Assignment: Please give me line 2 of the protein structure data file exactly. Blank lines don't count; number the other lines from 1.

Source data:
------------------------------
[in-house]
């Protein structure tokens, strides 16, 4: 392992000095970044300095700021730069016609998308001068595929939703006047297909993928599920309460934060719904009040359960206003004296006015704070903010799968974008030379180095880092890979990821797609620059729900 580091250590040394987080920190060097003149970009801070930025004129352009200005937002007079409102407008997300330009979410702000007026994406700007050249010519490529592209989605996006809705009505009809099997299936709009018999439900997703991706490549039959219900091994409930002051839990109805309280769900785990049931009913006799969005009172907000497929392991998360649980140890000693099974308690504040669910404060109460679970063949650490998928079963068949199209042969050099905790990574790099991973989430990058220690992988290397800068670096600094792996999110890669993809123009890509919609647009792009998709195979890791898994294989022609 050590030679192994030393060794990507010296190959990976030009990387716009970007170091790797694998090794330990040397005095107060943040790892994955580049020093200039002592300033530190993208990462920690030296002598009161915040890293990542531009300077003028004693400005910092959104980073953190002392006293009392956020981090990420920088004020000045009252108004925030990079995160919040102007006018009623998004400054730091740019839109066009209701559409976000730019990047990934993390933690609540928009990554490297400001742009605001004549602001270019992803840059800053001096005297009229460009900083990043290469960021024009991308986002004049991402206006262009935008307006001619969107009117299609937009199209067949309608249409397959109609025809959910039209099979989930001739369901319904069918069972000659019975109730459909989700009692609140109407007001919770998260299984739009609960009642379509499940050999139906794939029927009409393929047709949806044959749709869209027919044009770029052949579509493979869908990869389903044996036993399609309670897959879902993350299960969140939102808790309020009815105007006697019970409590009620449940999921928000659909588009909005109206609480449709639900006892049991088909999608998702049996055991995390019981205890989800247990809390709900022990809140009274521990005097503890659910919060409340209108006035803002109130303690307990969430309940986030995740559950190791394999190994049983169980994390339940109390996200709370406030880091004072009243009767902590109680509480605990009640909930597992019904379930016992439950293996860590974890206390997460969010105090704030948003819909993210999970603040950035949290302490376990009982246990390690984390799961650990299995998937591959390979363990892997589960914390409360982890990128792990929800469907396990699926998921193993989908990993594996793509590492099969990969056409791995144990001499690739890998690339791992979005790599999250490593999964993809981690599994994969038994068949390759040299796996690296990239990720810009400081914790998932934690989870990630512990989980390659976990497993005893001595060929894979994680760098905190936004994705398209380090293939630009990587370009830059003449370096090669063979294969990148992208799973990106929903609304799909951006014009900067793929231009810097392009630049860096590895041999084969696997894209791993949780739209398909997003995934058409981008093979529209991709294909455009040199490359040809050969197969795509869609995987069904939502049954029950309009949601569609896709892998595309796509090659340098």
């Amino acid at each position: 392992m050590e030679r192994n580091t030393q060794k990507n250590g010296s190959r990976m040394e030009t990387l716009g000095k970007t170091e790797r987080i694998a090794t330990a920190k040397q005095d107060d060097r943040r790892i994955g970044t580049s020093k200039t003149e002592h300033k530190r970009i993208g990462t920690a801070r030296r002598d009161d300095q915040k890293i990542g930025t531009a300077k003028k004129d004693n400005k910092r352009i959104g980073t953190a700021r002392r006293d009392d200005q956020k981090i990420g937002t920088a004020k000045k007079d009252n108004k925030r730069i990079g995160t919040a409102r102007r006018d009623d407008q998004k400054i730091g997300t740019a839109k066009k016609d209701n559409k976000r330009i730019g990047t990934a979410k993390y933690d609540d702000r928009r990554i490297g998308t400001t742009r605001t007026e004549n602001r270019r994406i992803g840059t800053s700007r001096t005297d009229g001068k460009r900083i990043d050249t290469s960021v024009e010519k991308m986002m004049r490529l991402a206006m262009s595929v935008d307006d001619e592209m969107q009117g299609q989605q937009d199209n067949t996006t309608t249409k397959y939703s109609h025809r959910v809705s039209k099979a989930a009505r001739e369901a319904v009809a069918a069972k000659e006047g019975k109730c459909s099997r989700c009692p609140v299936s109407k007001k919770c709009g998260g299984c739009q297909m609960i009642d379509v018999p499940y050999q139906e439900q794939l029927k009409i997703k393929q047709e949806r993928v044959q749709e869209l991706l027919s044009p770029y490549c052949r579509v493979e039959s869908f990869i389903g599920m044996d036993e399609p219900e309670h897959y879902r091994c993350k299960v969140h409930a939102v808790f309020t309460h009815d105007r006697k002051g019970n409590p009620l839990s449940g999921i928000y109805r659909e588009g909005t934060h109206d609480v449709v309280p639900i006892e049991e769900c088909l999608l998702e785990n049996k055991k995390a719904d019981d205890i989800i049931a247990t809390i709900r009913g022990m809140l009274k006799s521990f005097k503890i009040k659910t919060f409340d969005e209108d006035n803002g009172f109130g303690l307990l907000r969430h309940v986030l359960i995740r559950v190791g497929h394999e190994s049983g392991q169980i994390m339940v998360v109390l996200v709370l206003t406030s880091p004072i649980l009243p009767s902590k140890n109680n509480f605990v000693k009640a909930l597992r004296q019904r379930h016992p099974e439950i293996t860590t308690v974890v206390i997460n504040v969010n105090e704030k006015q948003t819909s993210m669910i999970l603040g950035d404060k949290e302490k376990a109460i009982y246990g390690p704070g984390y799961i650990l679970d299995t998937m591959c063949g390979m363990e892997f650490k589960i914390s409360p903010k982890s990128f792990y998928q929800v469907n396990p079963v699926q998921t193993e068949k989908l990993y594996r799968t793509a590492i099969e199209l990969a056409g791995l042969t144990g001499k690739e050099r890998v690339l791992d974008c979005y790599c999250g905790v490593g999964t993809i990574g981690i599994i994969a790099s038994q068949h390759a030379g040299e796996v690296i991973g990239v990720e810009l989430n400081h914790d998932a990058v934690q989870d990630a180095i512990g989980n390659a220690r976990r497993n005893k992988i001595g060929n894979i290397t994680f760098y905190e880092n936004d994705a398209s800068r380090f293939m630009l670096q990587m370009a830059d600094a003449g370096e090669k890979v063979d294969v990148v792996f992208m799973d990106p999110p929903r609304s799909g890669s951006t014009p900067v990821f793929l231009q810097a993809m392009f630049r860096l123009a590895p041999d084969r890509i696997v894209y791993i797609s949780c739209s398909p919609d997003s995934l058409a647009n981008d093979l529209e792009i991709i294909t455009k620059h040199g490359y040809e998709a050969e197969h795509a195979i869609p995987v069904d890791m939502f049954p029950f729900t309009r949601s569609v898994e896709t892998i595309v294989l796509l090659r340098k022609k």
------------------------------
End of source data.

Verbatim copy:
């Protein structure tokens, strides 16, 4: 392992000095970044300095700021730069016609998308001068595929939703006047297909993928599920309460934060719904009040359960206003004296006015704070903010799968974008030379180095880092890979990821797609620059729900 580091250590040394987080920190060097003149970009801070930025004129352009200005937002007079409102407008997300330009979410702000007026994406700007050249010519490529592209989605996006809705009505009809099997299936709009018999439900997703991706490549039959219900091994409930002051839990109805309280769900785990049931009913006799969005009172907000497929392991998360649980140890000693099974308690504040669910404060109460679970063949650490998928079963068949199209042969050099905790990574790099991973989430990058220690992988290397800068670096600094792996999110890669993809123009890509919609647009792009998709195979890791898994294989022609 050590030679192994030393060794990507010296190959990976030009990387716009970007170091790797694998090794330990040397005095107060943040790892994955580049020093200039002592300033530190993208990462920690030296002598009161915040890293990542531009300077003028004693400005910092959104980073953190002392006293009392956020981090990420920088004020000045009252108004925030990079995160919040102007006018009623998004400054730091740019839109066009209701559409976000730019990047990934993390933690609540928009990554490297400001742009605001004549602001270019992803840059800053001096005297009229460009900083990043290469960021024009991308986002004049991402206006262009935008307006001619969107009117299609937009199209067949309608249409397959109609025809959910039209099979989930001739369901319904069918069972000659019975109730459909989700009692609140109407007001919770998260299984739009609960009642379509499940050999139906794939029927009409393929047709949806044959749709869209027919044009770029052949579509493979869908990869389903044996036993399609309670897959879902993350299960969140939102808790309020009815105007006697019970409590009620449940999921928000659909588009909005109206609480449709639900006892049991088909999608998702049996055991995390019981205890989800247990809390709900022990809140009274521990005097503890659910919060409340209108006035803002109130303690307990969430309940986030995740559950190791394999190994049983169980994390339940109390996200709370406030880091004072009243009767902590109680509480605990009640909930597992019904379930016992439950293996860590974890206390997460969010105090704030948003819909993210999970603040950035949290302490376990009982246990390690984390799961650990299995998937591959390979363990892997589960914390409360982890990128792990929800469907396990699926998921193993989908990993594996793509590492099969990969056409791995144990001499690739890998690339791992979005790599999250490593999964993809981690599994994969038994068949390759040299796996690296990239990720810009400081914790998932934690989870990630512990989980390659976990497993005893001595060929894979994680760098905190936004994705398209380090293939630009990587370009830059003449370096090669063979294969990148992208799973990106929903609304799909951006014009900067793929231009810097392009630049860096590895041999084969696997894209791993949780739209398909997003995934058409981008093979529209991709294909455009040199490359040809050969197969795509869609995987069904939502049954029950309009949601569609896709892998595309796509090659340098």